In Canada, you say?
The Great Lakes of North America are the largest such aquatic group on Earth, containing 21 percent of the world's surface freshwater. Four of the big five — lakes Superior, Erie, Ontario, Huron — form part of the Canadian-American border and are connected by the St. Lawrence Seaway and Great Lakes Waterway. And while the fifth, Lake Michigan, is the only one to rest entirely within the United States, even it is often considered a single water mass with Lake Huron, thanks to the Straits of Mackinac where the flow frequently reverses direction, as though Mother Nature herself favoured every opportunity for exchanges between Canada and the U.S.
On the southeast side of Lake Huron, located within the province of Ontario, lies the picturesque Georgian Bay and its historic town of Owen Sound. This is where our story begins, combining a family's vision with a passion for the antique automobile that transcends frontiers and brings two national neighbours even closer together.
In 1998, at the venerable age of 85, businessman and philanthropist Willis McLeese, along with son Rob, purchased a 574-acre chunk of land in Georgian Bay for the purpose of developing it into a world-class resort community. Folks said the area with its breathtaking vistas reminded them of Pebble Beach. But since that name was already taken, Willis and Rob decided to call their property “Cobble Beach,” given the abundant cobblestones dotting the local shores such as those used in the pavement of early streets and roadways. The result was an award-winning links-style golf course equipped with its Nantucket-inspired clubhouse, luxurious amenities and gorgeous homes, all devotedly respecting the site's pristine environment — a primary reason why visitors want to go and live there.
And if such a colossal undertaking were not enough, why not also create something unique for people to come and experience first-hand this enchanted place. Rob, a Porsche aficionado, thought: How about a high-end annual event celebrating the beauty, history and nobility of the automobile? Not just a regular car show, but a full-fledged made-in-Canada concours d'elegance modeled on the best found in the U.S.
“I had never done this sort of thing before, but knew that we had an ideal venue to make it work, including a spectacular natural setting and established upscale infrastructure. But two things were missing: a top-notch judging team and some stunning cars,” says Rob.
In January of 2011, now aged 97, Willis passed away — a major blow for Rob and his family, which only deepened their resolve to turn their carfest concept into a successful reality. Wife Rosemary, son Geoff and other siblings, as well as company staff and volunteers in increasing numbers, all buckled down.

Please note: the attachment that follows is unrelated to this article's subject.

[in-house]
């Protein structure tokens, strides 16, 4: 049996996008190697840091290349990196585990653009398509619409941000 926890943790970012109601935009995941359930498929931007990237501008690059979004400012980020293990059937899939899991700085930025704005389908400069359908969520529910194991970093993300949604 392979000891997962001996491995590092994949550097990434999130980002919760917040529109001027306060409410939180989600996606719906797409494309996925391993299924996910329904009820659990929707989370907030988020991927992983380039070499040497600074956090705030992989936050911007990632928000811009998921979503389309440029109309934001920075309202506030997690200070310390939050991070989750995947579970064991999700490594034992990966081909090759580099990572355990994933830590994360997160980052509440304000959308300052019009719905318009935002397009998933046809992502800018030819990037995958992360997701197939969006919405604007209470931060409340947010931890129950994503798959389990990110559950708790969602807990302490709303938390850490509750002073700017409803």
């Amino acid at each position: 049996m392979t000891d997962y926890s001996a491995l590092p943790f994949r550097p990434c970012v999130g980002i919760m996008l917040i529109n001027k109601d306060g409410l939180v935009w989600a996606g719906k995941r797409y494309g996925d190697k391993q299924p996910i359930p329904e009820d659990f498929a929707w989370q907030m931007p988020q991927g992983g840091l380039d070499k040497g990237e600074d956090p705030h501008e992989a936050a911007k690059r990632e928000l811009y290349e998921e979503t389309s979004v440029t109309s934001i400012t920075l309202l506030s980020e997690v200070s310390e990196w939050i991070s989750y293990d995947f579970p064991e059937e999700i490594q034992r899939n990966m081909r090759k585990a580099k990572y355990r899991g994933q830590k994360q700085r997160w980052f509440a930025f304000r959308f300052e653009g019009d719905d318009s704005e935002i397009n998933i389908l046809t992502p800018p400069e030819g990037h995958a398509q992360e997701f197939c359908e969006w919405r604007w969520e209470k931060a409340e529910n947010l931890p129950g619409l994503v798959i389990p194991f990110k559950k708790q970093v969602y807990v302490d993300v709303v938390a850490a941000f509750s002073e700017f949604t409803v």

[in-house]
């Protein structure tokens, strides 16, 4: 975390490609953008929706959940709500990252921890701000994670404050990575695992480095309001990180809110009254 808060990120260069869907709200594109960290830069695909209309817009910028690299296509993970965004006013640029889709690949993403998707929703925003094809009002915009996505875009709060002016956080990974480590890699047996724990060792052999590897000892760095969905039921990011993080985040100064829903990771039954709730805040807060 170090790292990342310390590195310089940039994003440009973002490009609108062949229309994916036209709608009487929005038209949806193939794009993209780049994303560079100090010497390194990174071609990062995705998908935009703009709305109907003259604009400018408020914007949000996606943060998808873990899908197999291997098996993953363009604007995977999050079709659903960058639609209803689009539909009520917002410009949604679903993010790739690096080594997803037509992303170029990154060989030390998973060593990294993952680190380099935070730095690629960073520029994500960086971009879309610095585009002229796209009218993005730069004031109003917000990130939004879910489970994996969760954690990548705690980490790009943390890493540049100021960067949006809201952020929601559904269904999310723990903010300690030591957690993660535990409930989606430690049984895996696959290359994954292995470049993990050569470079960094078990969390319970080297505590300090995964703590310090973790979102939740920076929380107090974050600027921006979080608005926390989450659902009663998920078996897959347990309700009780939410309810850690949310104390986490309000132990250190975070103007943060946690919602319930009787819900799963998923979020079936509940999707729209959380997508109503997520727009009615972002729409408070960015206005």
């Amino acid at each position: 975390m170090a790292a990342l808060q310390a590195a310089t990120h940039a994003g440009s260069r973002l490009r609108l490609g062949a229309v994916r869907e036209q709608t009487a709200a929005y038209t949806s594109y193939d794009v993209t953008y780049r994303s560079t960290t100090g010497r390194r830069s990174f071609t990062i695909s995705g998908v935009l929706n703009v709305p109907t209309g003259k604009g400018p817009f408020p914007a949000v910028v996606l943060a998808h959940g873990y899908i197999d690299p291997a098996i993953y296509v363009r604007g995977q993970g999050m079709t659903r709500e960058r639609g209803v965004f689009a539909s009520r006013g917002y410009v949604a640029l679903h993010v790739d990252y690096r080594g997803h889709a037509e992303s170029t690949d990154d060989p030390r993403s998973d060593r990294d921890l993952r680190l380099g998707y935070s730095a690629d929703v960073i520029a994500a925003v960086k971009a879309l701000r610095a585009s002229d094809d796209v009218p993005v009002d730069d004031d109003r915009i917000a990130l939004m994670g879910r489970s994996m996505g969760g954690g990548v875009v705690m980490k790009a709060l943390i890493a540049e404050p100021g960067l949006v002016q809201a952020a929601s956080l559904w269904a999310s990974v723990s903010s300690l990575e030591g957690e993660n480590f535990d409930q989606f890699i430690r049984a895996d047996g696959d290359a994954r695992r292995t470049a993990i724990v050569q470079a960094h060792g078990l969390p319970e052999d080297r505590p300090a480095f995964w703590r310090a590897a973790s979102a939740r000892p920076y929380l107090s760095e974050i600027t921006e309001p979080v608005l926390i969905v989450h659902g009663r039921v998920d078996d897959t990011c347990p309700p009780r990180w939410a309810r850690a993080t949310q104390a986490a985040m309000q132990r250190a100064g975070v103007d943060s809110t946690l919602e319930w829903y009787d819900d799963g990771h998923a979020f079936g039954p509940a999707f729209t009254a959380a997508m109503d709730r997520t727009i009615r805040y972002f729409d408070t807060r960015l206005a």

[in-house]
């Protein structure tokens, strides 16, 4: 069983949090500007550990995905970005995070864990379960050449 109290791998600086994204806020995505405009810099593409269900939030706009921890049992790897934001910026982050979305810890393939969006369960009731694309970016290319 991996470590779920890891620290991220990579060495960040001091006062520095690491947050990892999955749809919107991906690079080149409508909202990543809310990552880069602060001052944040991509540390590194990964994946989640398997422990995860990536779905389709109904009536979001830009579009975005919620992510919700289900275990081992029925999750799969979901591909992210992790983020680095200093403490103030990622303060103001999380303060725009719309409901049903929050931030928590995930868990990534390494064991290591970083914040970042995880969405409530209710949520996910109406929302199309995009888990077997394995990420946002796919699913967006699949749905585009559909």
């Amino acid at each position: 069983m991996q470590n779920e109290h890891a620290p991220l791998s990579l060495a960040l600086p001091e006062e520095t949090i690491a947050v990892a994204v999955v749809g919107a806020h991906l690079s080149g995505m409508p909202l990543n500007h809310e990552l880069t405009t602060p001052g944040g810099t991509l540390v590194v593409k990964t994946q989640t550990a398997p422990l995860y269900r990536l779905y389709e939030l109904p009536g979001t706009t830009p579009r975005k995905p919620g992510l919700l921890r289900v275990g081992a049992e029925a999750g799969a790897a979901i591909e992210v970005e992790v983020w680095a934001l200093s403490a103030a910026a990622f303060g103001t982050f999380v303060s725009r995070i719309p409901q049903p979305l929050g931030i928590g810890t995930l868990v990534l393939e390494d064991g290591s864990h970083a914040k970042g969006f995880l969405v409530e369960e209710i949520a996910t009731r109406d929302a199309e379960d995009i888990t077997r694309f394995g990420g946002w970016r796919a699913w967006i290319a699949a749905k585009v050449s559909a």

During the months that followed, Rob managed to persuade sponsors and big names in the antique auto world to help him achieve the family vision. Entered on stage notables such as über Cadillac collector Steve Plunkett, MC extraordinaire Ed Lucas and ringmaster John Carlson as Chief Judge, under whose leadership an initial cohort of 35 expert judges from all over North America was assembled. Some 130 vehicles were also recruited from across the continent — four Canadian provinces and 10 American states in all — making this a truly international happening from the get-go. Local car clubs were invited to join the fun, including the opportunity to take part in a 60-vehicle countryside tour on the day before the concours.
There were a number of memorable firsts throughout the Cobble Beach Concours d'Elegance's inaugural edition. Among those: 103-years-young Margaret Dunning of Plymouth, Mich., at the wheel of her 1930 Packard 740 Roadster. In her honour, a prestigious distinction was established: “The Margaret Dunning Spirit of Driving” award, which she presented herself to the winner. In that same spirit, Mark Lambert, one of the appointed judges, drove with his sweetheart Leslie by his side another Packard Model 120 Convertible Coupe 1936 all the way from Nashville, Tenn. — a roundtrip of 2,100 miles!
To complete the picture, Toronto's Sunnybrook Hospital Helipad used mostly to help save trauma victims, was designated as the recipient charity: a judicious choice which convinced actor Jason Priestley of “Beverly Hills, 90210” and “Call me Fritz” fame to join Rob as event Co-Chairman. An experienced race car driver, Priestley suffered a near fatal crash in 2002, which may well have killed him had it not been for the rapid intervention of a similar helicopter rescue operation in Kentucky.
Rob's dearest wish from the beginning had been to cap his concours with a 100th anniversary birthday bash for Willis. Sadly, this was not to be. But as warm sunshine beamed down on the class winners rolling by the podium, it seemed as though dad made sure from his VIP gallery up above that the grand celestial projector shone its best and brightest light on each of the dazzling cars. He would, of course, have settled for no less. On that glorious September afternoon, millions of diamonds glittered joyfully on Lake Huron under a radiant blue sky. Many among the 4,000 attendees felt there was magic in the air. All agreed that Cobble Beach would never be the same, thanks to a rare work of art signed McLeese, McLeese & Company.